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Shadowing Jacob's Journey: Gen 47:13-26 as a Sideshadow

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The narrative of the Egyptians selling themselves as slaves to Pharaoh (Gen. 47:13-26) is frequently understood as an interpolation into the larger context of Genesis 37-50. This paper argues that Gen. 47:13-26 should be understood as a "sideshadow," a literary device designed to give a sense of alternative possibilities within a narrative. Understanding the passage in this way enables one to recognize its function within the surrounding narrative of Israel's journey into Egypt in Genesis 46-47.Settling in Egypt contains the inherent threats of assimilation and submission to the authority of Pharaoh, as well as the loss of the land promised to Abraham, Isaac, and Jacob. The narrative of Jacob's journey, however, exhibits a broad concern for showing how his distinctive identity as a patriarch of Israel is maintained. Within this larger narrative, the episode of Joseph enslaving the Egyptians feels disjointed, standing out as a self-contained unit unconnected to its context. However, if one understands the passage as a sideshadow, Gen. 47:13-26 does shed light on Jacob's journey into Egypt. It illuminates the conditions of the Israelites' entry into Egypt by portraying how the journey might have taken place, but ultimately did not. Instead, Joseph's position of power and his reconciliation with his family prevented their dispossession, ensuring that they entered Egypt with their wealth and identity intact.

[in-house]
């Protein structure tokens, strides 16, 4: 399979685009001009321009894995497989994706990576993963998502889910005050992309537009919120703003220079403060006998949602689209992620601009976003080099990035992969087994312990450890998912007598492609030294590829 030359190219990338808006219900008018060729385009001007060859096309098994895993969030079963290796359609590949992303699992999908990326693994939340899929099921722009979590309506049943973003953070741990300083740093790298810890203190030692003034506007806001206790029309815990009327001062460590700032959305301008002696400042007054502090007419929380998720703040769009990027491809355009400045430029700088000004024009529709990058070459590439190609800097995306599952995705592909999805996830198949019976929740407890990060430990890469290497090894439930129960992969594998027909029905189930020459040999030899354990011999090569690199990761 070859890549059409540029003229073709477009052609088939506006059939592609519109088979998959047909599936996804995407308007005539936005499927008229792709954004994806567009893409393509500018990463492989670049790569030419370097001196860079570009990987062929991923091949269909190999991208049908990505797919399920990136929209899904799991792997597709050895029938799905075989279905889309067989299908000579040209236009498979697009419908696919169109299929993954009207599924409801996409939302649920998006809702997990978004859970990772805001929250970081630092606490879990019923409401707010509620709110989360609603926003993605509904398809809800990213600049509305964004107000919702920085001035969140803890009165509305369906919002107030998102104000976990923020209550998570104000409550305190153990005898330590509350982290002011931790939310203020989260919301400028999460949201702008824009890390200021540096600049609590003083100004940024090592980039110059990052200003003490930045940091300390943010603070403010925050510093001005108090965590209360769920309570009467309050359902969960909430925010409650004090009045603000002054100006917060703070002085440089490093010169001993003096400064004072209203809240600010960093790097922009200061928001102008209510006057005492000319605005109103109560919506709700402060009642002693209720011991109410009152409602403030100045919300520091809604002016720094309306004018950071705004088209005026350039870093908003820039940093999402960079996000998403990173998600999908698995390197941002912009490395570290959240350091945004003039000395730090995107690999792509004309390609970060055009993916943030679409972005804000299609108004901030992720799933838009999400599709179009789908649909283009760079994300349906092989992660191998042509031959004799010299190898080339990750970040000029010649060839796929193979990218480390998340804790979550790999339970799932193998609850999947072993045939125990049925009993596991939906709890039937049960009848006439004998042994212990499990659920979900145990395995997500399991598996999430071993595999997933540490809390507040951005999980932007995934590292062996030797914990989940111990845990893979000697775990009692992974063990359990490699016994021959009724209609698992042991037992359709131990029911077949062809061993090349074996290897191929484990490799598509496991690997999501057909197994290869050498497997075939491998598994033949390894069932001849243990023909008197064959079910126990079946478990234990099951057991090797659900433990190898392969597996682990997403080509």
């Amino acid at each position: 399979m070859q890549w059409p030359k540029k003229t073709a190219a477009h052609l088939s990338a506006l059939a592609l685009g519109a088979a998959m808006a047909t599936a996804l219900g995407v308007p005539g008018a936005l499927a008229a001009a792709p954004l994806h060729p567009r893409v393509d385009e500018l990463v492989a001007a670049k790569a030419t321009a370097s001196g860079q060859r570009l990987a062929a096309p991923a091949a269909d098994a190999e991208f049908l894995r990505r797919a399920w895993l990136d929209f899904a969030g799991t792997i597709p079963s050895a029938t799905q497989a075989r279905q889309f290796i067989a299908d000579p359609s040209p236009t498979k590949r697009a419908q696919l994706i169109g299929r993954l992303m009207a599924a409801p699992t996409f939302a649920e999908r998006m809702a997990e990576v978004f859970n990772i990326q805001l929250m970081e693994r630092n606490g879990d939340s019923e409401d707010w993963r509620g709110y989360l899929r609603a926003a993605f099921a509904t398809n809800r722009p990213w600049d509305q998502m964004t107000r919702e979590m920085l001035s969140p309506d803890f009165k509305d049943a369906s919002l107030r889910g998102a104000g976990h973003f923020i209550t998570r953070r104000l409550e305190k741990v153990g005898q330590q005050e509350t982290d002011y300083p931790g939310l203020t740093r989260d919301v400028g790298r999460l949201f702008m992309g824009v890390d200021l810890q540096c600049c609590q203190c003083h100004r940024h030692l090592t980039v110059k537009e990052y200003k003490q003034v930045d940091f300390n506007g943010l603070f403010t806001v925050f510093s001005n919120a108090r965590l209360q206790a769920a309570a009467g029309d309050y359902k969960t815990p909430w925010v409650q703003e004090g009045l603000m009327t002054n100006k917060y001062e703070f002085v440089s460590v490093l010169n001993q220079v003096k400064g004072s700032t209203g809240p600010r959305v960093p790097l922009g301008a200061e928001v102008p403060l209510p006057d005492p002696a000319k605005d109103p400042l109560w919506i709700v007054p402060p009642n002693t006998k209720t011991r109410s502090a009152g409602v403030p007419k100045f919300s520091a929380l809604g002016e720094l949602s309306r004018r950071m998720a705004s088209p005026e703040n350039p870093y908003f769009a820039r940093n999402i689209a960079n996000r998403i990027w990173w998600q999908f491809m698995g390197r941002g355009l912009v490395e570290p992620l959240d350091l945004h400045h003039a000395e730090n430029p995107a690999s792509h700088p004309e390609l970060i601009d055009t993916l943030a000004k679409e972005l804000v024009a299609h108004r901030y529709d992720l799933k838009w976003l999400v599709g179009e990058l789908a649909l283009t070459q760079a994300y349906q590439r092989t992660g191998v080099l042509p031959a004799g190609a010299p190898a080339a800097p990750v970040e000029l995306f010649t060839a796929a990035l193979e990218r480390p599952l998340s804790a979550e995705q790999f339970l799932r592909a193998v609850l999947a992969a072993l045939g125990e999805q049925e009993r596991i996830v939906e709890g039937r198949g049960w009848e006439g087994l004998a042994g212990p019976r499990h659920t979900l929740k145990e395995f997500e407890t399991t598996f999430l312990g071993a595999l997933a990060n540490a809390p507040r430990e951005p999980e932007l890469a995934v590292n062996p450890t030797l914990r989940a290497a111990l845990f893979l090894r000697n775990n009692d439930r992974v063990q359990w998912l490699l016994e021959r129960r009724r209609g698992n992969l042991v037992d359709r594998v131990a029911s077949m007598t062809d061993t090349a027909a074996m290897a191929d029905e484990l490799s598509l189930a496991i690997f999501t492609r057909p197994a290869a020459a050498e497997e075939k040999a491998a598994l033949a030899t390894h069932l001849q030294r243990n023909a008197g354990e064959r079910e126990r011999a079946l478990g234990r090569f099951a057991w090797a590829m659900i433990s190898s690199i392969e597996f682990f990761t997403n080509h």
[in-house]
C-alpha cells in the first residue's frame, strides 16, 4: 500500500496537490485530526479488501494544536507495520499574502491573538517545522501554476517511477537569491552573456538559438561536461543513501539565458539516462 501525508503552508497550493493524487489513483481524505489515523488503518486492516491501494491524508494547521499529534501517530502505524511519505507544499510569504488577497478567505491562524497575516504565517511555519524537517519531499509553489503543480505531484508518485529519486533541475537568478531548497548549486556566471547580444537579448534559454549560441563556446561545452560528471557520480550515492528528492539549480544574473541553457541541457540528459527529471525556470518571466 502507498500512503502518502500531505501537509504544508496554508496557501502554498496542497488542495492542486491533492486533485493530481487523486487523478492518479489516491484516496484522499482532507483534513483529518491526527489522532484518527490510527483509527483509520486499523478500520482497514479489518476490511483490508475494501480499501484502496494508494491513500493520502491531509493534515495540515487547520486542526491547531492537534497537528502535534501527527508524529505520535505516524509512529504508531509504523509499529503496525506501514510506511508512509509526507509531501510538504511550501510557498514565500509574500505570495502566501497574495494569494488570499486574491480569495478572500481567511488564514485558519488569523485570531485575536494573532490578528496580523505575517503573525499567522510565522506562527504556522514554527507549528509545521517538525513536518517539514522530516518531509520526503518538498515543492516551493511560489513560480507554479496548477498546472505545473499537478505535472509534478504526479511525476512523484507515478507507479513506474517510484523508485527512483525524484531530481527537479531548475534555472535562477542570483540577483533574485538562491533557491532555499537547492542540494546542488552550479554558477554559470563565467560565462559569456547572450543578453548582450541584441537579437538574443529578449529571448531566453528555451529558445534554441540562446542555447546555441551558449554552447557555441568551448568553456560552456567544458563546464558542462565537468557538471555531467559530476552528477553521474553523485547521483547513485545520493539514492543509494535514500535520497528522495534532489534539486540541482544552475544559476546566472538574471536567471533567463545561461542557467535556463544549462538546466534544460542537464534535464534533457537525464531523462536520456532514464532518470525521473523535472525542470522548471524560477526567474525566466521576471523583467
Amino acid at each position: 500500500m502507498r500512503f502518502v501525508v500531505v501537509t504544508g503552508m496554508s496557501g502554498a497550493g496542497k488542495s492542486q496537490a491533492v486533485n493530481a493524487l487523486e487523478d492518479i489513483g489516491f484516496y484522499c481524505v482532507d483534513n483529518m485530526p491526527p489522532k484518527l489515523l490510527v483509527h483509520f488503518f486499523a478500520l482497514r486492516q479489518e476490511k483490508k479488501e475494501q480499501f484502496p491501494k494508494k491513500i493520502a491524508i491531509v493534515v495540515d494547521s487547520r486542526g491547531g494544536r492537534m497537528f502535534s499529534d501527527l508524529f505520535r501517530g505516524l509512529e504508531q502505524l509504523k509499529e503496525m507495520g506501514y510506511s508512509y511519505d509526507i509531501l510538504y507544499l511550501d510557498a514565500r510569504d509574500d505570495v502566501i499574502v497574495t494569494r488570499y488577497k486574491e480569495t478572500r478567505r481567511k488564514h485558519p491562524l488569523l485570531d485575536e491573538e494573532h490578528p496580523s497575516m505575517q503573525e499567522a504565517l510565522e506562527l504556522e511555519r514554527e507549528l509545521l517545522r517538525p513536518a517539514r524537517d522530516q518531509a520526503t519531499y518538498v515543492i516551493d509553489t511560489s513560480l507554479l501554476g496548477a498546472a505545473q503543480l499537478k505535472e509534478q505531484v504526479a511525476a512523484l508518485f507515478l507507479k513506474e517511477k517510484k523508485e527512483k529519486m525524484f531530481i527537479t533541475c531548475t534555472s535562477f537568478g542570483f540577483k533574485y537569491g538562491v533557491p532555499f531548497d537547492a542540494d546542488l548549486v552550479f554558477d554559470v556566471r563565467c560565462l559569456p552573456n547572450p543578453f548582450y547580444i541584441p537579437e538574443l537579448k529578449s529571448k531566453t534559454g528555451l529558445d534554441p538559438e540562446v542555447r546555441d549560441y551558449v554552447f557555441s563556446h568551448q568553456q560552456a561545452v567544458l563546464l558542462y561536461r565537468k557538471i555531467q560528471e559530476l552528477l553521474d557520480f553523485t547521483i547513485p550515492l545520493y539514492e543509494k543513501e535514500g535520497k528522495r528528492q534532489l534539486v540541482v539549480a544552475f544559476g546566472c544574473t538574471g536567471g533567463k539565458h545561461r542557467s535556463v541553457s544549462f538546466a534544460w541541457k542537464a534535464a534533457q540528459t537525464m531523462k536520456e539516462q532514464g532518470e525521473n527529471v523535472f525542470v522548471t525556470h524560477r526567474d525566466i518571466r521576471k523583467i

Affiliations: 1: Marquette University


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